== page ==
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Letters to the Editor

No common ground 

In "Refusing to Go Away" [July 18], N.C. Libertarian Party Chair Sean Haugh claims that while he was looking forward to working with Curtis Gatewood, he "wondered how successful Libertarians and NAACP activists would be at finding a common message." After meeting a few of them, he went on to say, "We wonder out loud why it seems so hard for whites and blacks to work together."

My response to that (as a member of the Raleigh-Apex branch of the NAACP) is that all potential collaborators are not created equal. There certainly are some white organizations with whom we could cooperate toward our liberation. The ACLU, for example, has been doing great work for us on racial profiling and the war on drugs for the last two years (see http:www.aclu.org/profiling). But the Libertarian Party is not an organization with which African Americans can in good faith cooperate, and even if he did not choose to divulge it to the Durham NAACP, Haugh knows exactly why this is: The NAACP supports anti-discrimination laws, and the Libertarian party opposes them. This is a plank of their national platform: http://www.lp.org/issues/platform/freeasso.html.

Discrimination imposed by government has caused a multitude of problems. Anti-discrimination laws create the same problems. While we do not advocate private discrimination, we do not support any laws which attempt to limit or ban it.

The right to trade includes the right not to trade--for any reasons whatsoever; the right of association includes the right not to associate, for exercise of this right depends upon mutual consent.

This is basically the same opinion that five conservative Supreme Court justices recently held about the Boy Scouts of America. When a group of entrepreneurs founds an entity that caters to or recruits from the public at large, should it be thought of as a private association or as a public accomodation? In the case of BSA vs. Dale, the conservatives chose the former. But if that rationale were extended to owners of movie theaters, hotels and restaurants, it would fundamentally repeal the Civil Rights Act of 1964, which prohibits racial discrimination in public accomodations. Recognizing this threat, the NAACP filed an amicus brief in this case, supporting both James Dale and the unanimous finding by the New Jersey Supreme Court that the Boy Scouts were a public accomodation, and therefore subject to state laws prohibiting them from discriminating against James Dale for being gay. The Libertarians, as the platform plank shows, take the opposite position.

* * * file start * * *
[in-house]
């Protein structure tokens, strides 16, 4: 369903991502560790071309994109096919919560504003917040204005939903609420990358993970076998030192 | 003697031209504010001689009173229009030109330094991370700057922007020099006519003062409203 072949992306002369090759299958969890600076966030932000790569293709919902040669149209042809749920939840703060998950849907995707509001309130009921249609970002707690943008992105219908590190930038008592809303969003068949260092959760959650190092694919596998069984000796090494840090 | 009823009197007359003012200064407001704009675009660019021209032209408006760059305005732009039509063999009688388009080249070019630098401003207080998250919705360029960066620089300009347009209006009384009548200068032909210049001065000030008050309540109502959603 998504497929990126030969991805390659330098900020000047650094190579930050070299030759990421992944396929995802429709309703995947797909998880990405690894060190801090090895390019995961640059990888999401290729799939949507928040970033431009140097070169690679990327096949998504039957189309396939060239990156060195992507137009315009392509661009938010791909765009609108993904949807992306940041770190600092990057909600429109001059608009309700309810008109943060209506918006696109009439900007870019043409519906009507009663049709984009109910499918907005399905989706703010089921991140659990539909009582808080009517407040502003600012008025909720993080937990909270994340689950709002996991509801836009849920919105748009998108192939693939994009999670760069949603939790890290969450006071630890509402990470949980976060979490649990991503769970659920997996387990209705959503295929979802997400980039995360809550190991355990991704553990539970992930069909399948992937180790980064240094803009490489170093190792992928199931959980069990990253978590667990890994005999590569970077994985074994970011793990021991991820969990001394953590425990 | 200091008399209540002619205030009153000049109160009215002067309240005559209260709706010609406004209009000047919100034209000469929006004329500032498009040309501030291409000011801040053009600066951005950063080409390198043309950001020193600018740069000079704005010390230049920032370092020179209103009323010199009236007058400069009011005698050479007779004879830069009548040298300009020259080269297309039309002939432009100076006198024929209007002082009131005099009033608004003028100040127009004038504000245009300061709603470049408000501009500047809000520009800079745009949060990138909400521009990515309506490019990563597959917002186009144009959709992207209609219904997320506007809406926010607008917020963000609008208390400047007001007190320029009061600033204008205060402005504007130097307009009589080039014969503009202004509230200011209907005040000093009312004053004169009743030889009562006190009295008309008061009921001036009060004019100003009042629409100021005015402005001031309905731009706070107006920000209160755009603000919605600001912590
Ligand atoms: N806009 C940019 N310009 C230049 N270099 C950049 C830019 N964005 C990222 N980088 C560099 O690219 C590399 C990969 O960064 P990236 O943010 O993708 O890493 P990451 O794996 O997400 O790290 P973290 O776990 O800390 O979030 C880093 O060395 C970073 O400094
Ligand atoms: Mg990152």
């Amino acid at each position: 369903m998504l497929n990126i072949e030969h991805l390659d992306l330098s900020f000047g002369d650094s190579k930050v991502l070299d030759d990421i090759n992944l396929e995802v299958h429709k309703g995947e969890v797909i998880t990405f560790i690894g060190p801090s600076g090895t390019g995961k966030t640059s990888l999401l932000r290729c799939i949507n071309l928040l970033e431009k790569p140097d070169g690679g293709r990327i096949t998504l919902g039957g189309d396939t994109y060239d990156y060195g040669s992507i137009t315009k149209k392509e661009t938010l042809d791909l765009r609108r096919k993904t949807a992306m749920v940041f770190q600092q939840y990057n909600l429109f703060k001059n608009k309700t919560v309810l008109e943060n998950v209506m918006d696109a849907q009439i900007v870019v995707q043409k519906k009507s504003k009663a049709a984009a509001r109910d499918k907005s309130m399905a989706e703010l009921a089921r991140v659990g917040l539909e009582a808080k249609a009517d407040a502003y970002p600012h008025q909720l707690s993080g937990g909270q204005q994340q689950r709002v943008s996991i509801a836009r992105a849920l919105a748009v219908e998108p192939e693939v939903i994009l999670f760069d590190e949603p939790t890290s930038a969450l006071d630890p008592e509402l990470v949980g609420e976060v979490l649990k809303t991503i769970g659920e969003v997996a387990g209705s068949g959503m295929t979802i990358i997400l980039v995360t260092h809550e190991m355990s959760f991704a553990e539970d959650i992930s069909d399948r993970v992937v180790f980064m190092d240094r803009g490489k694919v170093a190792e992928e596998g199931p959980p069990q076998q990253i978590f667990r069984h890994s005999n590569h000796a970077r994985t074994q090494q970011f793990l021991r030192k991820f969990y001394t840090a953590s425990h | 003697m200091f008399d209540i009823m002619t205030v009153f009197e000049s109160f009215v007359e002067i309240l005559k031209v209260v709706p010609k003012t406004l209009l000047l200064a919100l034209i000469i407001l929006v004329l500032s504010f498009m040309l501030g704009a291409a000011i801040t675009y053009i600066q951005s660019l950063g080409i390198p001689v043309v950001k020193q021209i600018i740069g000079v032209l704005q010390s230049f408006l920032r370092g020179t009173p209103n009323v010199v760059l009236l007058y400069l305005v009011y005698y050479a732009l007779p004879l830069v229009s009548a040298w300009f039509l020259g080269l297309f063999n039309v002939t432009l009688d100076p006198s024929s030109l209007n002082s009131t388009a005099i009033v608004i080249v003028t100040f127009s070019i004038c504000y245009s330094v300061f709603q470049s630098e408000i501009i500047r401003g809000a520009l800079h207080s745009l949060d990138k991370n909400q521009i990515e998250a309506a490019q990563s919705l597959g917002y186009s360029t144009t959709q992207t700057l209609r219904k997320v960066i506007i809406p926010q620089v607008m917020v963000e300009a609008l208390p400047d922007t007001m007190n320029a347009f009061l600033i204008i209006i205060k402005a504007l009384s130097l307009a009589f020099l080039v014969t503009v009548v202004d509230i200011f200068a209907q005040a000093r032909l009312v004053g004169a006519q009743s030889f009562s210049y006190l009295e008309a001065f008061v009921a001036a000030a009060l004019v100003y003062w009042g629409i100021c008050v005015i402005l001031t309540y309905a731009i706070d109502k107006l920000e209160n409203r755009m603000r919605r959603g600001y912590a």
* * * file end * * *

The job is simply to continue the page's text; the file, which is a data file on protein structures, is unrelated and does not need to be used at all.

The NAACP is not about cooperating with people who are opposed to the Civil Rights Act of 1964. The fact that the state is arresting, undereducating and executing us disproportionately, while it is certainly unfortunate, is not grounds for us to cooperate with Libertarian attempts to weaken and de-legitimize the state in general. As a people oppressed by both poverty and unpopularity, African Americans need a strong, well-respected state--especially in the judicial branch--as a counterweight to the power of concentrated capital and as a defender of our individual rights against majoritarian hostility, in the public and private spheres. Libertarians are actually not about defending the rights of individual people; they are about defending the rights of individual dollars. And for those us us who don't have enough dollars, that is no defense.

The accounts of racial profiling and police brutality [July 12] may have shocked some people. I can't say I was one of them. These have been such a common occurence as far back as I can remember--even though we haven't always had names for them--that I am ashamed to say they begin to sound like casualty reports from a war. We become brutalized by the sheer magnitude of the problem.

There's more than a little irony in being a white man raising black kids. I have to tell my own youngsters, for their own good, to make white folk prove they are reliable before they trust them and to fear the cops, to keep their hands empty and visible if they are ever stopped.

I am concerned when I read about alliances between Libertarians and the NAACP. For those of us who are in solidarity with the struggles of oppressed nationalities, there must be a high index of suspicion toward a political orientation that denies the roots of that oppression.

Libertarians regard racism as an individual pathology instead of institutionalized white supremacy. They deny the existence of national oppression. In particular, they deny the historical symbiosis of capitalism and racism. Many of our steadier allies don't seem to grasp that, either. That's the step we haven't taken in looking at ruthless symptoms like police brutality and a racist criminal justice system. These symptoms are traceable to a systemic problem. Capitalism and racism are historically bound together, like a Gordian knot. There is no possibility of erasing the latter without disposing of the former.

So while there may be an advantage in the NAACP's making this alliance with Libertarians, there is wisdom in the Haitian proverb: "Just because your enemy helps you out of a well to get at the water, it doesn't mean he is not still your enemy when you are out." Be very careful.

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